I love spelling bees; I love spelling. I always thought I was great at it in school, and I entered the spelling bee last Saturday feeling like I’d only gotten better over the ensuing years. Since eighth grade, I’ve graduated high school and college and earned a Masters degree in writing, and have accrued about a decade of experience as a professional proofreader, copyeditor, and writer.

Still, I didn’t have any expectations. I basically took it on faith that somewhere in Pittsburgh there existed a medieval Latin-reading philosophy grad student, or a wizened old doctor who knew all the derivations of a thousand polysyllabic conditions and syndromes, or an insomniac librarian with a photographic memory, who would show up and dominate the field with the detached cool and confidence of a spelling assassin.

Read the rest of this entry »

So This Is What That Feels Like

My last name, Reger*, is not the most common in the world. If you go looking for famous people, about the only one out there is Max Reger, a German composer and pianist of the late 19th century and early 20th. (Max was also the name given to my parents’ German shepherd.)

So it was entirely novel, reading the story “Bennie” in Jon Raymond’s really excellent story collection Livabilityto see this:

Image(Look in the bottom left.)

I was floored. I showed it around to my family, and watched each one of them have the same reaction: Reading, reading, reading, then suddenly a start, a raising of the eyebrows, looking up and acknowledging that yes, that was actually worth their time.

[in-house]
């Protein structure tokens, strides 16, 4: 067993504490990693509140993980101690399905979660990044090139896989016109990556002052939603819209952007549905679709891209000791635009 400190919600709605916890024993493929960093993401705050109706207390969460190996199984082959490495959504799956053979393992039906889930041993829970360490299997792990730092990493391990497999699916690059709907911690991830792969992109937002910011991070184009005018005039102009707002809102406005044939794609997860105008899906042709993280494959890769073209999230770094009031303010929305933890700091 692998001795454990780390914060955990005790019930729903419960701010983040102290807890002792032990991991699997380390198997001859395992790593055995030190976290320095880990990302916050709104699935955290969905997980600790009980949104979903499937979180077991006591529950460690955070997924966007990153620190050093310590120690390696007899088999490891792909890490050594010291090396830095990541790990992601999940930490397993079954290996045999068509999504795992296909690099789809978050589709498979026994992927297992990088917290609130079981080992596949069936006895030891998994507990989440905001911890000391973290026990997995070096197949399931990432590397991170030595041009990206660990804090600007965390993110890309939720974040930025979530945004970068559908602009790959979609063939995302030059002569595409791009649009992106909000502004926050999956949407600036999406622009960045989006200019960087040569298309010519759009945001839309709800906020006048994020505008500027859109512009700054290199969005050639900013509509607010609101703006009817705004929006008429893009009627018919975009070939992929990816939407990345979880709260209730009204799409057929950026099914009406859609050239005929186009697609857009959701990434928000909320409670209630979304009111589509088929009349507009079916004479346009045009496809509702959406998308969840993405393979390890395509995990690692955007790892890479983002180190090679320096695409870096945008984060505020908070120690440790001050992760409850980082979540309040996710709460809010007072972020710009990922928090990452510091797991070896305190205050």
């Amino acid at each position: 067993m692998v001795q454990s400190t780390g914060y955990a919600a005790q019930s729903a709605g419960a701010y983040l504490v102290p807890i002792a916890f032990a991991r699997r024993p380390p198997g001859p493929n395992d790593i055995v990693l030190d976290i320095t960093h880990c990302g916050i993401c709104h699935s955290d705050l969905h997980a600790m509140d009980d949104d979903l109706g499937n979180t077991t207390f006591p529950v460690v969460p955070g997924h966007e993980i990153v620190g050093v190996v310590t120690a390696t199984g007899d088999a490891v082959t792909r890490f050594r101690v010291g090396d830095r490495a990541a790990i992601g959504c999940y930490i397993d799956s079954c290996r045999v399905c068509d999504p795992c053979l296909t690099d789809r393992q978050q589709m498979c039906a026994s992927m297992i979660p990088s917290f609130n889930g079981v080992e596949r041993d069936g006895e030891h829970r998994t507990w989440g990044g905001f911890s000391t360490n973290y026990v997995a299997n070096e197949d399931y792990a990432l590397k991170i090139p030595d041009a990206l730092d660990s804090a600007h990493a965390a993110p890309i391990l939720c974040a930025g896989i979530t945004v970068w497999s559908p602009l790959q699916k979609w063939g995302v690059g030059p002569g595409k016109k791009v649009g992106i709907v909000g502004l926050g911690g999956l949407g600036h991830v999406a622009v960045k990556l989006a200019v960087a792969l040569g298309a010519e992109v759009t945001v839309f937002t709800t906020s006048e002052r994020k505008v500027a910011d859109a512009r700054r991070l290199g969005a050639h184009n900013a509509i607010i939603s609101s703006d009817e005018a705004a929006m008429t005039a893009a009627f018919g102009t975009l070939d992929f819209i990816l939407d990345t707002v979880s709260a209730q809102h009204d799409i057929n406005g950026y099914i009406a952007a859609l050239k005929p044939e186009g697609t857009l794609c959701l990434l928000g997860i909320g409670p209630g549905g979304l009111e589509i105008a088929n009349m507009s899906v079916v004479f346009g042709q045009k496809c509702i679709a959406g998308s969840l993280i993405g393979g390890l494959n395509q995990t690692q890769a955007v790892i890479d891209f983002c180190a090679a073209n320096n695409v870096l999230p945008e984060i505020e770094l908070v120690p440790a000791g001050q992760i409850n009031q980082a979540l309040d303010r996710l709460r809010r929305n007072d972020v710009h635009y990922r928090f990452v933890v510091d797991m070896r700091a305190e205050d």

It had literally never happened to me before, as a reader. I doubt I’ve ever even been reading something and seen Max Reger’s name come up. (He’s not that famous, and I don’t read about classical music basically ever.) Other people must see their names every once in a while, and have probably become slightly more accustomed to the faint shock of it. The rarity of seeing “Reger” out there has never been something I’ve regretted, but it was kind of cool for my name’s sudden appearance to give me such a thrill.

*In case anyone is even remotely interested, the way my family (and, I believe, Max Reger) pronounces my last name rhymes with “kegger” or “beggar” (neither of which makes for the most useful or flattering mnemonic to share with new acquaintances). Not—I repeat, NOT—Ree-ger as in “eager,” “meager,” “big-leaguer,” or anything else that rhymes with “Ree-ger,” a pronunciation that haunted my childhood and that still kind of grates on me.